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The reform process of United Nations Peace Operations: debriefing and lessons

03-04-2001 Statement

The UNITAR - IPS - JIIA Conference [1], Singapore 2-3 April 2001. Keynote address by Prof. Jacques Forster, Vice-President, ICRC Geneva.

It is indeed an honour and a pleasure to have been asked to deliver a keynote address at this extremely important and useful Conference on the reform process of United Nations peace operations. I would like to express my great appreciation and gratitude to the organisers of this Conference. Indeed, I have vivid memories of the very focused and constructive debates which took place at the last Conference in November 1999, which were so well reflected in the excellent book on the "Nexus between peace-keeping and peace-building".

This year's theme could not have been more timely, as the United Nations and the humanitarian community at large are presently grappling with both, the best ways and means to implement the recommendations of the report on the Panel on UN peace operations, better known as the Brahimi panel's report [2], and to address some fundamental questions that it raises. This report is indeed a very significant contribution to the fundamental issue of renewing the United Nations' capacity to "secure and build peace", according to the very words of the Secretary General of the UN.

It appears to us that one of the important questions the report raises relates to the necessity to keep separate political processes and military operations on the one hand, and humanitarian action on the other, while at the same time safeguarding the undeniable interaction between them. I am sure that the eminent experts here present, with their in-depth knowledge of the complex issues involved coupled with their impressive field experience, will enrich the discussion by providing crucial insights which would benefit all institutions engaged in the universal humanitarian endeavour.

In this presentation I will therefore focus upon the ICRC's perceptions of UN peace operations in the light of the mandate and approach of the ICRC and of our relations with such operations in the field, rather than engaging in an analysis of what is above all an internal UN process.

It should be noted at the outset that the ICRC - stricto sensu - is not involved either in peacekeeping or in peace-building, and even less in peace-enforcement. The ICRC is a strictly humanitarian and independent organisation; all of its activities are based on certain fundamental premises which are :

  • armed conflict, regardless of its causes or aims, creates suffering for all human beings directly involved or otherwise affected;
  • the unique raison d'être of humanitarian action and its legal bases is to alleviate this suffering;
  • such action is devoid of any other interest and is addressed to all those who suffer, without distinction;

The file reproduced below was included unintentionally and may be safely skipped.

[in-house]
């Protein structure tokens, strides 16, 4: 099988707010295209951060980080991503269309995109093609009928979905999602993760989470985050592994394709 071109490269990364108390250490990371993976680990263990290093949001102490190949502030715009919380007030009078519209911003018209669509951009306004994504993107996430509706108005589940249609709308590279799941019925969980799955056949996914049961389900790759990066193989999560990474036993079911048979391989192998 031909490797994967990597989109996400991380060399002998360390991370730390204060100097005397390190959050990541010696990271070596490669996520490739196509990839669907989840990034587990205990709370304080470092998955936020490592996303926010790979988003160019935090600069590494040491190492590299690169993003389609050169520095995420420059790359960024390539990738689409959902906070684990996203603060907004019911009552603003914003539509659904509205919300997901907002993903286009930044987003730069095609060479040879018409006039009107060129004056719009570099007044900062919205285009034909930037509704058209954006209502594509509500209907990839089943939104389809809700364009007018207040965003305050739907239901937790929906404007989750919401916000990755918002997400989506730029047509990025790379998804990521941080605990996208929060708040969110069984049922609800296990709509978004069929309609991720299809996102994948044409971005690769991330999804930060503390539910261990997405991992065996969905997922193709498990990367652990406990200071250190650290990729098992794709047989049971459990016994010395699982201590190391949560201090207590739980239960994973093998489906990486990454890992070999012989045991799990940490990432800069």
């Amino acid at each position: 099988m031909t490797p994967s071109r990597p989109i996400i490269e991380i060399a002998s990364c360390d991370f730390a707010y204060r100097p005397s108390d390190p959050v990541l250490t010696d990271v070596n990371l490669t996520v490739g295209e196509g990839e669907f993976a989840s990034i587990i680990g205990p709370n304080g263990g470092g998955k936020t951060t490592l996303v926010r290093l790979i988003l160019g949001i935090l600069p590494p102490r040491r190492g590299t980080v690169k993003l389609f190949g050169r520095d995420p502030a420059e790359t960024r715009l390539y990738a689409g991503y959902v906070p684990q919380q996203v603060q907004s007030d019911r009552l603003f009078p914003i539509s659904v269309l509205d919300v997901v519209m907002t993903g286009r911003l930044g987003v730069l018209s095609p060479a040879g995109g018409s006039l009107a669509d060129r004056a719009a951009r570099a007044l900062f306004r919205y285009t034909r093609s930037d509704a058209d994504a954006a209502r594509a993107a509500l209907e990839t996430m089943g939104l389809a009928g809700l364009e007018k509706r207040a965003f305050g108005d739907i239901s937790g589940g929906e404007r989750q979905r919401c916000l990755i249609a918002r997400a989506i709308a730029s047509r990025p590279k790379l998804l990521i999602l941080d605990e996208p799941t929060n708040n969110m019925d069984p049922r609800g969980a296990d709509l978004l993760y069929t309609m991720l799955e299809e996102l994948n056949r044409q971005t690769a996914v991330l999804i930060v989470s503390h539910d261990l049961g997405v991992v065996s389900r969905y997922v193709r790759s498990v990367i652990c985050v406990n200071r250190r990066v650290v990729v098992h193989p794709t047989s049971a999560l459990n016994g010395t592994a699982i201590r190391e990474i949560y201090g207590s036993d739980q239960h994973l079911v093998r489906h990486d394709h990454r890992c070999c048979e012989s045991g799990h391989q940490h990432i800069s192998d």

• it necessarily implies proximity to the suffering;
  • it demands respect by all parties involved or present in the conflict situation by virtue of its strictly humanitarian, impartial and neutral character;
  • it can never remain indifferent to the plight of victims, whoever, wherever and whenever.

In its activities in the field - presently we have operations in some sixty situations of conflict or internal strife - the ICRC has visited more than 200'000 persons deprived of freedom for security reasons and provided assistance to a total of about 5 million victims, most of them internally displaced persons. The ICRC is constantly confronted with violations of international humanitarian law (hereafter IHL). Its approach in dealing with these violations consists primarily of maintaining contacts with all parties to the conflict (including non State actors) and of attempting to put an end to violations through persuasion, solliciting the co-operation of all parties concerned. This is unfortunately not sufficient. We also maintain a dialogue with States and International organisations with whom we share our assessment of the situation and to whom we relay our concerns regarding violations of IHL. In case of serious and repeated violations we call upon States to take action. Indeed, in such situations of grave violations of IHL, States have a responsibility to act (article 1 common to 4 Geneva Conventions + Article 89 Protocol 1) "In situations of serious violations of the Conventions or of this Protocol, the High Contracting Parties undertake to act jointly or individually, in co-operation with the United nations and in conformity with the United Nations Charter".. It must be noted however that IHL provides no indications as to what measures are to be taken by States to put an end to violations. As far as the use of force is concerned, the question is dealt with by the UN Charter. It is quite clear to us, as a humanitarian actor that there are situations where humanitarian action is not able or no longer able to protect and assist victims and where the political actors should act to achieve this objective.